Jan. 23 (Bloomberg) -- Cotton is set to trade between 70 cents and 80 cents a pound this year as China, the biggest buyer, boosts stockpiles and global inventories climb to an all-time high, according to Australia & New Zealand Banking Group Ltd.
World reserves may climb to a record 18 million metric tons in 2012-2013, Singapore-based analyst Victor Thianpiriya said in a report today. China’s inventories may total about 10 million tons, more than enough to supply its needs for a year, he said.
Cotton dropped 20 percent in the past 12 months on concern that rising output in China would cut imports and expand a global surplus. World stockpiles before this year’s harvest will jump 19 percent, the U.S. Department of Agriculture said Jan. 11. China’s reserves are rising as the government boosts purchases to support domestic prices and farm incomes.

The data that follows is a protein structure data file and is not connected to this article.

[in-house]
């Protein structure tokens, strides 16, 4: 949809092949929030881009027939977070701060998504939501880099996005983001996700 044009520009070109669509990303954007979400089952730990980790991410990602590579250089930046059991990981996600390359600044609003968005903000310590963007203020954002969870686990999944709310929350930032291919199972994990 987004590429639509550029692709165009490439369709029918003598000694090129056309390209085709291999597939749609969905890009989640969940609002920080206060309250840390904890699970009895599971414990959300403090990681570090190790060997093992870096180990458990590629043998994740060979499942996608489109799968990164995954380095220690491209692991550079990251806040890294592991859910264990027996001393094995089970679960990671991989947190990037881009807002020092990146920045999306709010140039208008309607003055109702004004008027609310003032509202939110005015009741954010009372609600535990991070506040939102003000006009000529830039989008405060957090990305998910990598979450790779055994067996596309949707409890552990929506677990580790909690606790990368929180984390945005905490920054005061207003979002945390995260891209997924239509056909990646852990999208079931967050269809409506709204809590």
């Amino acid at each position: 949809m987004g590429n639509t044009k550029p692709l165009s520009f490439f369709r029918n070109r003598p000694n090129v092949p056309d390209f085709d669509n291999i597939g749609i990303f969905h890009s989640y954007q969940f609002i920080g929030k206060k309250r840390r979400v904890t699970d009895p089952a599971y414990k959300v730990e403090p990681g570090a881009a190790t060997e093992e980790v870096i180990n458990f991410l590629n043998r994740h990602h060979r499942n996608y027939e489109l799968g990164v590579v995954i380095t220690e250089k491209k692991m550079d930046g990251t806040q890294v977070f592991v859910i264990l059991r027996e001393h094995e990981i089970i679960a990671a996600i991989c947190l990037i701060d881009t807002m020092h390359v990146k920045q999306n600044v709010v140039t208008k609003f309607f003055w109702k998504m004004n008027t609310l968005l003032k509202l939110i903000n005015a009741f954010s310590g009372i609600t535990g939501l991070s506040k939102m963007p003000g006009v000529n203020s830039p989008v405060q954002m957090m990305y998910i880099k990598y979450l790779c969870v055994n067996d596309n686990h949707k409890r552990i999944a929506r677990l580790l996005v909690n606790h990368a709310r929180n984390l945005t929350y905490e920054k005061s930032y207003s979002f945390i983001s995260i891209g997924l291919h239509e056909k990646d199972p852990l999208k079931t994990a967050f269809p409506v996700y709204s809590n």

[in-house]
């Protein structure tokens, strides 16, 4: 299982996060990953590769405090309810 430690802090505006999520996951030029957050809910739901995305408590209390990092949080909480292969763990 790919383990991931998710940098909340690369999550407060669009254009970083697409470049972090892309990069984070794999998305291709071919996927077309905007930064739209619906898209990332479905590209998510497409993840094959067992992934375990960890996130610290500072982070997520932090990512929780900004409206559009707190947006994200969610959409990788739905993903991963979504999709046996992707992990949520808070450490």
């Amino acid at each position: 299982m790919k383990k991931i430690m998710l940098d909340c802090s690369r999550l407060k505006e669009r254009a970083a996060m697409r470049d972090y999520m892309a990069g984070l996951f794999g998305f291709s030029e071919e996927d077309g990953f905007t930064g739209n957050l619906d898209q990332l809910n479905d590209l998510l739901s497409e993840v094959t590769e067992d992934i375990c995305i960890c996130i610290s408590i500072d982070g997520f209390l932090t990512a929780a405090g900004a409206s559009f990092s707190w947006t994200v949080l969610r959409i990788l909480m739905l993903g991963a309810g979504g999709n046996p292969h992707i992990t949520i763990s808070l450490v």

“Global prices in 2013 hinge on China’s policies on how these reserves are managed and the release of Chinese import quotas,” Thianpiriya said. “With implied volatility currently low, this provides an attractive opportunity to use options to trade our bearish view on cotton.”
Cotton for March delivery fell 0.2 percent to 79.76 cents on ICE Futures U.S. in New York at 2 p.m. Singapore time. Prices rose to 80.20 cents yesterday, the highest since May 15.
Global consumption is forecast to remain 14 percent below the peak of 27 million tons in 2006-2007 and the stocks-to-use ratio is the highest on record, he said, citing USDA estimates. China will import 12.5 million bales of 480 pounds (218 kilograms) each in 2012-2013, down 49 percent from 24.53 million bales a year earlier, according to the USDA.
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